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Swedish Disease Expert Calls WHO's COVID-19 Warning 'A Total Mistake'


Sweden's top disease expert says a spike in new coronavirus cases is due to more testing. Here, people enjoy the sun and water at a bathing jetty in Malmo, Sweden, Thursday, alongside a sign instructing the public to maintain social distance due to the pandemic.

Sweden's top disease expert says a spike in new coronavirus cases is due to more testing. Here, people enjoy the sun and water at a bathing jetty in Malmo, Sweden, Thursday, alongside a sign instructing the public to maintain social distance due to the pandemic.

Johan Nilsson, TT News Agency/AFP via Getty Ima

Sweden’s state epidemiologist Anders Tegnell says the World Health Organization made “a total mistake” when it included Sweden in a list of countries seeing a resurgence of the coronavirus. The WHO misinterpreted the Swedish data, Tegnell said.

“It is a total mistake,” Tegnell said, according to Swedish public broadcaster Sveriges Radio.

Sweden has been closely watched because of its controversial approach to the COVID-19 pandemic. While the country has urged people to follow physical distancing and other safety precautions, it has not ordered a strict shutdown. While many of its European neighbors endured three months of austere conditions, Sweden allowed most of its bars, restaurants, schools and retail stores to remain open.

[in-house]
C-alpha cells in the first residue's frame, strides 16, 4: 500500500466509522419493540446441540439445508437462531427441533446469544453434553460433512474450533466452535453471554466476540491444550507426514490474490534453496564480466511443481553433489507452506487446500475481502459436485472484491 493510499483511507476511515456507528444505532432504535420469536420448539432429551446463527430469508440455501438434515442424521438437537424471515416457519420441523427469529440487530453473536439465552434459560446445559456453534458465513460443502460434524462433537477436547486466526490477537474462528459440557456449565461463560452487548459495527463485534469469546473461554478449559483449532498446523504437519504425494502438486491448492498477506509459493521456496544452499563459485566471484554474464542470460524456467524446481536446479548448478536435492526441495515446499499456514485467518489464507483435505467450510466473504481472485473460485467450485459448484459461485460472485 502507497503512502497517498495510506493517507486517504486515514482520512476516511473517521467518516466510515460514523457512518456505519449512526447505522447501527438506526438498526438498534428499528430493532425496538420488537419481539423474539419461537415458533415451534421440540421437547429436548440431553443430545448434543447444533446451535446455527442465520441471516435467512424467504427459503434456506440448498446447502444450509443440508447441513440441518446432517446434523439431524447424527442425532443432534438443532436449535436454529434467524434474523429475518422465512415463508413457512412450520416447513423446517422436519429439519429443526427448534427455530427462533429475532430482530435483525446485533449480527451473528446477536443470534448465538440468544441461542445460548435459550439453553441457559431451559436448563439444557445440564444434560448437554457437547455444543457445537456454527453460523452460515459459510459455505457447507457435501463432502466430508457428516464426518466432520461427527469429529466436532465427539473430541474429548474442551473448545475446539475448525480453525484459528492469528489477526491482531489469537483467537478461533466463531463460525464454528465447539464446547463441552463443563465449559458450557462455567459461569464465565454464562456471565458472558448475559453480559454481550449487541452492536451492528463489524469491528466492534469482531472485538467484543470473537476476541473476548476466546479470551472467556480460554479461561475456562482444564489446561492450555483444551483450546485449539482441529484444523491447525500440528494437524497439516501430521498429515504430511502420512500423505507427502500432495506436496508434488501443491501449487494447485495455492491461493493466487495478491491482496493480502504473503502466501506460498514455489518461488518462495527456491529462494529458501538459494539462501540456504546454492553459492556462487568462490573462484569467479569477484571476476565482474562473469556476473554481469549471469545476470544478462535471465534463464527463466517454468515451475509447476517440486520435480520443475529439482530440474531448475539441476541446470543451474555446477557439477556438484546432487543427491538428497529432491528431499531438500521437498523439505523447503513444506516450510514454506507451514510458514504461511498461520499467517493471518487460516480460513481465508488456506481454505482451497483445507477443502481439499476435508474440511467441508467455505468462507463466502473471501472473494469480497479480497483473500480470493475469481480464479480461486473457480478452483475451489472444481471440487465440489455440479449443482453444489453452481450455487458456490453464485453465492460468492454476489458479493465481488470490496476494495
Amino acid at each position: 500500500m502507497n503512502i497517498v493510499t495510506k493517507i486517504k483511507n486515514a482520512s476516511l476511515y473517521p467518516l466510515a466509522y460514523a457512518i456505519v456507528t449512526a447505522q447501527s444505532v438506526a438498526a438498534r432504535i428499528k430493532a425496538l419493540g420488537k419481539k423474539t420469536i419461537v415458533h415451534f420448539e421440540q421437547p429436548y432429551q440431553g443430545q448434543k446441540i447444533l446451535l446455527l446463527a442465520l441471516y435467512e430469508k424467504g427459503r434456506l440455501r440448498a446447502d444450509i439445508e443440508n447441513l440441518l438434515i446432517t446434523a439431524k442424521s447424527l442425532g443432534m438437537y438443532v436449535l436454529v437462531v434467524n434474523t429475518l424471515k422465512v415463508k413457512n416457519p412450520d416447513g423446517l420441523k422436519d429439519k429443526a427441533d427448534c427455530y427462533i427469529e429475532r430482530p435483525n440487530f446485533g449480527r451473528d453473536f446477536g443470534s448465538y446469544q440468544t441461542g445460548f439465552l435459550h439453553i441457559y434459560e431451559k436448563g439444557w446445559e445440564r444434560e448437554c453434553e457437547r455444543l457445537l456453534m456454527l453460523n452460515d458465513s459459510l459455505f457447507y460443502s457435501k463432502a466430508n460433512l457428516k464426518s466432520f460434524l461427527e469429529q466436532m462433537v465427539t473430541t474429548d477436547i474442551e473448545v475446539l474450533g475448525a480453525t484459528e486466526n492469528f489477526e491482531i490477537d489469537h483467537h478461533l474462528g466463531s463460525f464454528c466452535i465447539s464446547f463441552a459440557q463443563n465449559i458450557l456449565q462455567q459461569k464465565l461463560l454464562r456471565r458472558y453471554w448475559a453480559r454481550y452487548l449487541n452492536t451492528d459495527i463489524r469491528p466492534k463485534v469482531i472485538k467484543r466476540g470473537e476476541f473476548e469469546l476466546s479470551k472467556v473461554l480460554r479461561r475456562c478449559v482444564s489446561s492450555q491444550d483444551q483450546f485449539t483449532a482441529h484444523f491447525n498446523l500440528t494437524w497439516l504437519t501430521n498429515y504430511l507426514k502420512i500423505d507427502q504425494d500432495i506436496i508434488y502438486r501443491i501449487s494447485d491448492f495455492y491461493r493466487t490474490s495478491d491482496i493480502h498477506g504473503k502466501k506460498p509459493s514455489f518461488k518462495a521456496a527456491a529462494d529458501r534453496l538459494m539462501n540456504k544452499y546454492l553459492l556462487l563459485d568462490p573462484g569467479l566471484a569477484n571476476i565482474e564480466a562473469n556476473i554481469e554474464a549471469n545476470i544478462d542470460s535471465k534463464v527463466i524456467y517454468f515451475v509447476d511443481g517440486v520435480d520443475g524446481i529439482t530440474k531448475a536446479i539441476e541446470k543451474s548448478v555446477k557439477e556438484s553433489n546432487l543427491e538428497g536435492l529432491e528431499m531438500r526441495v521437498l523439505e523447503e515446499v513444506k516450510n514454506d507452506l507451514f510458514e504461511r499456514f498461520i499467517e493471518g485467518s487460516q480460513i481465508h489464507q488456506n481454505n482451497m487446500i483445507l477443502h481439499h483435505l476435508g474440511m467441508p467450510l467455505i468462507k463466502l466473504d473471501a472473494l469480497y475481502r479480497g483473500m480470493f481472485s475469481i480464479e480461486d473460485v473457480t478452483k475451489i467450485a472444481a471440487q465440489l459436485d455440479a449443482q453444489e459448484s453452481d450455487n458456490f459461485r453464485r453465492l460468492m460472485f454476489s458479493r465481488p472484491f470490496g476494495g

Tegnell’s remarks were a retort to a warning from Dr Hans Henri P. Kluge, the WHO’s regional director for Europe, who said on Thursday that in Sweden and 10 other countries, “accelerated transmission has led to very significant resurgence that if left unchecked will push health systems to the brink once again in Europe.”

Along with Sweden, the warning included countries such as Armenia, Azerbaijan, Kazakhstan and Ukraine.

Days before the WHO issued its warning, Sweden reported 1,699 new coronavirus cases — its biggest spike yet, according to data from the Swedish Ministry for Health and Social Affairs. So far this month, Sweden has set a new record for daily case numbers in every week.

But Tegnell objected to Kluge’s warning, saying he was misinterpreting Sweden’s epidemiological data. In Tegnell’s view, the rise in new cases is due to a recent bump in testing. And he added that Sweden is seeing a low number of admissions to intensive care units, along with a decline in COVID-19 deaths.

Along with social restrictions, Swedish officials had hoped to gain control of the coronavirus by reaching herd immunity. A target date was set for the end of May – but last month, officials acknowledged the country would not meet its goal.

“Herd immunity occurs when enough people of a population are immune to an infectious disease, either because they’ve been infected and recovered or they’ve been vaccinated against it,” as NPR’s H.J. Mai has reported. “Some researchers have put the threshold for coronavirus herd immunity at 60%.”

Overall, Sweden has reported more than 65,000 coronavirus cases, including more than 5,200 deaths, according to data compiled by Johns Hopkins University.

Copyright 2020 NPR. To see more, visit https://www.npr.org.